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U.S. presidents outlive other men of their era, study finds

December 06, 2011|By Karen Kaplan, Los Angeles Times/For the Booster Shots blog
  • Just because President Obama has more gray hair doesn't mean he's a victim of "accelerated aging," according to a new study.
Just because President Obama has more gray hair doesn't mean he's… (EPA/GUILLAUME HORCAJUELO )

Do U.S. presidents really age twice as fast as the rest of us while they occupy the Oval Office?

Dr. Michael Roizen says the answer is yes. And he sounds like he ought to be a reliable source. Roizen graduated near the top of his medical school class at UC San Francisco, did his residency at a Harvard hospital,  edited six medical journals and currently serves as chairman of the Wellness Institute at the esteemed Cleveland Clinic.

Roizen is also the guy behind RealAge, whose premise is that one’s calendar age isn’t necessarily in sync with the actual wear and tear on the body. (For instance, Roizen is 65 years old according to the calendar, but his RealAge is only 43.8, according to the RealAge website.) Along with celebrity doctor Dr. Mehmet Oz, he cowrote “You: The Owner’s Manual” and a related series of books.

Apparently, Roizen applied some of this thinking to 20th century presidents and to George W. Bush. In the days leading up to President Obama’s inauguration, Roizen told CNN that “The typical person who lives one year ages one year. The typical president ages two years for every year they are in office."

In August, when Obama celebrated his 50th birthday, CBS News repeated the claim that “presidents undergo a process of accelerated aging while in office,” citing the CNN report.

This caught the eye of S. Jay Olshansky, a sociologist at the University of Illinois at Chicago’s School of Public Health. He is also a research associate at the University of Chicago’s Center on Aging, and studying the limits of human longevity – and the health and policy consequences of same – is his specialty.

Olshansky decided to put Roizen’s claim to the test with actual data.  Here’s how he did it:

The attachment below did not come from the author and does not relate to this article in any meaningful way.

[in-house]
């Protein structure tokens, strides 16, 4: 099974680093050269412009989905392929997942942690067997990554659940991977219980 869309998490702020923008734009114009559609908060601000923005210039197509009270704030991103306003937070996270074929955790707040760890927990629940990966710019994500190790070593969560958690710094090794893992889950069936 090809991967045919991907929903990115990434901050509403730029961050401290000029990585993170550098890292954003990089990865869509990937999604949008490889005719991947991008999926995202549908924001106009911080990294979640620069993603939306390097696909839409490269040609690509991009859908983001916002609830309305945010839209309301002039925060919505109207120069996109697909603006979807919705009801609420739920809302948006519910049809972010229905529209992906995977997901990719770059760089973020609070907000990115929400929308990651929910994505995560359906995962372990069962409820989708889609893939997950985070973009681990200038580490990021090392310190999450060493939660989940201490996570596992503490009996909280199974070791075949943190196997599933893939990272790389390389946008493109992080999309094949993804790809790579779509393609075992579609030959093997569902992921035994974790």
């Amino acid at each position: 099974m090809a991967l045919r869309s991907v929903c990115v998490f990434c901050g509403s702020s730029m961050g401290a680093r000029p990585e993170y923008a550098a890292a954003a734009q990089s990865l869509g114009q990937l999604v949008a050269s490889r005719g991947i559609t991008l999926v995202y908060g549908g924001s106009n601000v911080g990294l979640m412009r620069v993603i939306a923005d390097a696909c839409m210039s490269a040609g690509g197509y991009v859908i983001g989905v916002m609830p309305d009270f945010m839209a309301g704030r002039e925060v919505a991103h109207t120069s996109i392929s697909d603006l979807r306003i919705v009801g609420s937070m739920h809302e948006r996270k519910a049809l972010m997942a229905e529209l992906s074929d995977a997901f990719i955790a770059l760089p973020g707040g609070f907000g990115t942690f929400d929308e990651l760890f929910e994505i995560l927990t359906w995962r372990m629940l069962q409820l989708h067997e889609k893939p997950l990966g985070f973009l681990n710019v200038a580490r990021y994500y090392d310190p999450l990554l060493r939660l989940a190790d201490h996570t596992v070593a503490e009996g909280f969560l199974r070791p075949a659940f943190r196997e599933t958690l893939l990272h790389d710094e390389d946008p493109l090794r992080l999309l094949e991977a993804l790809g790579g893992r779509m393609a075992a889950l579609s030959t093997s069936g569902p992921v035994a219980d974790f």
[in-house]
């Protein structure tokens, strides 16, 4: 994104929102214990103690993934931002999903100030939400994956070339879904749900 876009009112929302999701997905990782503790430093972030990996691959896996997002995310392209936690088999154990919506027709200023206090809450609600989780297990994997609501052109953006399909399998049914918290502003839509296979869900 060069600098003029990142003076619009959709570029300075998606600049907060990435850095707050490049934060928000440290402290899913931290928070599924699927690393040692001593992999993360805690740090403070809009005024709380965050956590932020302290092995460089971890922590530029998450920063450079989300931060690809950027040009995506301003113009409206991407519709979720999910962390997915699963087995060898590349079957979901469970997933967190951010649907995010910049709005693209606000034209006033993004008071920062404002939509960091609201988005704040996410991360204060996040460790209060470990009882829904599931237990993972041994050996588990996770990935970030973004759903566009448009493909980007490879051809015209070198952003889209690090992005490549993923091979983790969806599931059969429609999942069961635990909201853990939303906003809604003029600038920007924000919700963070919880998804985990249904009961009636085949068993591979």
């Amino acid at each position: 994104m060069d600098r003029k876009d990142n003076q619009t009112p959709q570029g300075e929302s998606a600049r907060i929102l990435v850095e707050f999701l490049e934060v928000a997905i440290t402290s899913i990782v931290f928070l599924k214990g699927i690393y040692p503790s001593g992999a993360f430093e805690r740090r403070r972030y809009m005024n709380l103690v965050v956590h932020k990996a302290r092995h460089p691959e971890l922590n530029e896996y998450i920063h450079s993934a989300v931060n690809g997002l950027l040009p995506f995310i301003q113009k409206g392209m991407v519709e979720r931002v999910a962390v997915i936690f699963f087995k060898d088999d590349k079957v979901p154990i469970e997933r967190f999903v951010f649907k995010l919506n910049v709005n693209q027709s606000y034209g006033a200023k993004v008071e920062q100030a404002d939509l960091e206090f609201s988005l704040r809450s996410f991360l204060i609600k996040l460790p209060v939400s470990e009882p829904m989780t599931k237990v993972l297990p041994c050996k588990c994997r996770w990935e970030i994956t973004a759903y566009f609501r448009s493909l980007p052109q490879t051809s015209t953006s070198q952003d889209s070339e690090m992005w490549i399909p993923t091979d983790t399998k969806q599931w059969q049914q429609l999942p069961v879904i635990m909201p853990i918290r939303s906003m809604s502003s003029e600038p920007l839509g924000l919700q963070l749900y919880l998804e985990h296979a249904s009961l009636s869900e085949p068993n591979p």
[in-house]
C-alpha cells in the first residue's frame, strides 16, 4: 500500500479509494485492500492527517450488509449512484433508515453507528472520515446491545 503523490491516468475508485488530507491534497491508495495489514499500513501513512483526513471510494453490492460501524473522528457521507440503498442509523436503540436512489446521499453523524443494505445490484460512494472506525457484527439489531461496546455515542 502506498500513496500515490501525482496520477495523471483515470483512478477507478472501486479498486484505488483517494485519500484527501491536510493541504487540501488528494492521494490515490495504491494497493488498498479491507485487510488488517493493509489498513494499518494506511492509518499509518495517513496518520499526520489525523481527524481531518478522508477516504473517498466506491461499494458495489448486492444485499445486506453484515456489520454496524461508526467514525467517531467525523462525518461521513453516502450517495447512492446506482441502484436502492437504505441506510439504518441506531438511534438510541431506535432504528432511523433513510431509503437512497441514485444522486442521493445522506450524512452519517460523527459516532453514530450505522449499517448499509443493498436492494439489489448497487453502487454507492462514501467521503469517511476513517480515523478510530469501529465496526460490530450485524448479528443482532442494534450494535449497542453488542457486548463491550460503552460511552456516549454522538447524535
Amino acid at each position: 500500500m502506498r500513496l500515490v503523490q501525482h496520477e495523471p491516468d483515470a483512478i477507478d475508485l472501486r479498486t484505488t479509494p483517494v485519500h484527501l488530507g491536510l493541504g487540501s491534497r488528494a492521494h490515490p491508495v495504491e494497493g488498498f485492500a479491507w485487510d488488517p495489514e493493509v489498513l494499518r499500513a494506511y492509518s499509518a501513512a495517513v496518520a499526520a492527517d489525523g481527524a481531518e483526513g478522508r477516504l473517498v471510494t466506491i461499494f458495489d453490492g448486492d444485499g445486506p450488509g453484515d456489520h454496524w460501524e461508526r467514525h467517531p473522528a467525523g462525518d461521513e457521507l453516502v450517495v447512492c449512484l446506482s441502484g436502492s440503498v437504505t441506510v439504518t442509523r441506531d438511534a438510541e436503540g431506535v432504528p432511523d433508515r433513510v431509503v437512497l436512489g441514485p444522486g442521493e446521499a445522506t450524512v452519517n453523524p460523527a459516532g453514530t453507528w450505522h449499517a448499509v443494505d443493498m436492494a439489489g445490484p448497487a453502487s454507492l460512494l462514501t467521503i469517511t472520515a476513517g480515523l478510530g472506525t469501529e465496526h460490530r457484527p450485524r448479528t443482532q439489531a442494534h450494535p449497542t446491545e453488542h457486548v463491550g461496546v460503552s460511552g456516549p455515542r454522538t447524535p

First, Olshansky looked up the age of each U.S. president when he was inaugurated, along with his age at death if he died of natural causes. (Presidents who were killed in office were excluded from the analysis.) Based on the age at inauguration, Olshansky used life tables from the Social Security Administration to calculate each president’s remaining life expectancy. (For presidents who served during the 1700s and 1800s, he used life tables from the French Human Mortality Database, since there were no U.S. records at that time.) But he modified that life expectancy by subtracting two days of remaining life for each day in the White House.

Of the 34 presidents who died of natural causes, 23 lived longer than his modified life expectancy (the one that took account of his supposed accelerated aging while serving as commander in chief). Olshansky calculated that for these presidents, their average estimated age at death was 67.0 years, but in real life they lived to an agerage age of 78.0 years. For the 11 presidents who died before reaching their estimated life expectancy (which was 67.8 years, on average), their average age at actual death was 62.1 years. His results were published Tuesday in the Journal of the American Medical Assn.

So U.S. presidents lived longer than expected in about two-thirds of cases. In addition, Olshansky noted, “all living presidents have either already exceeded the estimated life span of all U.S. men at their age of inauguration or are likely to do so.”

What accounts for the longevity of presidents? After all, it would seem to stand to reason that the being Leader of the Free World would shave at least a few years off one’s life. But Olshansky gave two explanations for his findings:

1.    In order to live long enough to become president, all of the men in the study had already survived “the most perilous early years of life.”

2.    In addition, all but 10 of the presidents had three other things going for them – a college education, wealth and access to the best medical care at the time. Studies have linked these three factors to longevity.

“The graying of hair and wrinkling of skin seen in presidents while in office are normal elements of human aging,” Orshansky wrote. “Even if these signs of aging did appear at a faster rate for presidents, this study shows that this does not mean that their lives are shortened.”

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